So no, I don’t believe we can place too much blame on the consumer. To borrow a line from Spiderman’s Uncle Ben, I think that we’ve entrusted journalists with “great power and great responsibility.” We’ve bestowed them with the job of gatekeeper. We’ve put our trust in their hands. It is the journalist’s job to produce work that does not require hours on end of sifting through information to figure out where the cool logic and reasoning is hidden among vague and misreported facts.

The problem boils down to just plain careless reporting. There are two main reasons I see for this:

First, to throw in another superhero reference for good measure: A news company’s kryptonite is its profits. More than ever, the media are driven by the need to survive, and that means money. To be the first across the finish line with the story, decisions are made on the fly, instead of being painstakingly deliberated. (Now if only Clark Kent applied his superhero powers to ridding The Daily Planet of sensationalism.)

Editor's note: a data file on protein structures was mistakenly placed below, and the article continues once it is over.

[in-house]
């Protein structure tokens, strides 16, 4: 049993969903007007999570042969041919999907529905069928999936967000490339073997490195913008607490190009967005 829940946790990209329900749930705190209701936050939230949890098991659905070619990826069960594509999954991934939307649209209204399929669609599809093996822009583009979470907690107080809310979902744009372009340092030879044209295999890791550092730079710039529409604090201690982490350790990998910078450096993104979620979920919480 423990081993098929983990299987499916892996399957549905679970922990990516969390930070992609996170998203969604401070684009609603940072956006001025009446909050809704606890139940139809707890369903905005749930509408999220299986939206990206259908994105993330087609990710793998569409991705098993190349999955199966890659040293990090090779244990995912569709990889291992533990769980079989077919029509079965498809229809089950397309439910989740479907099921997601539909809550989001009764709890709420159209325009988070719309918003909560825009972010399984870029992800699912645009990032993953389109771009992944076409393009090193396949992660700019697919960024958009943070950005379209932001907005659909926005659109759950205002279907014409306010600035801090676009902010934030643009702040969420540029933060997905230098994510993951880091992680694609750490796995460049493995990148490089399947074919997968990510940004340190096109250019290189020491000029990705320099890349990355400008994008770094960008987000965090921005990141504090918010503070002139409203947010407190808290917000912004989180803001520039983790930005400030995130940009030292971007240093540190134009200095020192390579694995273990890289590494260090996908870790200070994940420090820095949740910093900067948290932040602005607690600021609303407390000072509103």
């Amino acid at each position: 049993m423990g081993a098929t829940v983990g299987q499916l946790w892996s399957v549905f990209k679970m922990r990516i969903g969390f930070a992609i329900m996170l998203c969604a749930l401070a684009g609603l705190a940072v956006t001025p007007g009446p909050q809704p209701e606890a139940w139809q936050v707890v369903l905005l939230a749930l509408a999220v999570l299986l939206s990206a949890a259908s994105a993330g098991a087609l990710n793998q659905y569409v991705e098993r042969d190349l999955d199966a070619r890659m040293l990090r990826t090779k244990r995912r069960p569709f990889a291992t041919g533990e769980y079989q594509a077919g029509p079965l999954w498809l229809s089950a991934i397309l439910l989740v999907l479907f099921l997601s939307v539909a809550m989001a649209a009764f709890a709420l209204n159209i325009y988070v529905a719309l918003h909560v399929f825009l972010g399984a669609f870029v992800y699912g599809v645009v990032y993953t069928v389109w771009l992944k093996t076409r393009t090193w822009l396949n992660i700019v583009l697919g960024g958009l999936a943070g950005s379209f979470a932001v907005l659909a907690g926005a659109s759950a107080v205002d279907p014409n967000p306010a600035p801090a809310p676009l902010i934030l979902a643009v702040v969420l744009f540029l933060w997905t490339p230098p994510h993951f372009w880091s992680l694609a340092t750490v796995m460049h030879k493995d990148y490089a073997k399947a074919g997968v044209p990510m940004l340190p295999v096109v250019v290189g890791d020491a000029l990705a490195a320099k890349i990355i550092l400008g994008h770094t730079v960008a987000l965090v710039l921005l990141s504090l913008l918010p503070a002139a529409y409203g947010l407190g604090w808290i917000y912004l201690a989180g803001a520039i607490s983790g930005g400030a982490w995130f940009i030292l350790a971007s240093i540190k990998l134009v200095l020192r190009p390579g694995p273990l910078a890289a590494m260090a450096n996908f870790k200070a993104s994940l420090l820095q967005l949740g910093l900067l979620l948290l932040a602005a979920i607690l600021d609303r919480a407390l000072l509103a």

Second, journalists are paranoid freaks like the rest of us. (Guilty.) Maybe they are writing about the rise of Super-Predators because they truly believe they’re out there lurking in the dark, waiting. Despite what journalists say about being unbiased watchdogs, reporters do not just throw away their identities, morals, personalities and beliefs when they sit down to write. The words they write and say are the best window into their cognition. It’s likely that if reporters are spewing out jitter-inducing phrases, they are allowing their own paranoia to blind them from reality. They too are vulnerable to the frightful ideas their sources leak.

So, journalists, I implore you to examine your priorities and your frame of mind. Both are preventing you from upholding the good name of journalism. Remember: With great power comes great responsibility.

Super-Predators” and “bio-underclass” crack babies are neither parody nor farce.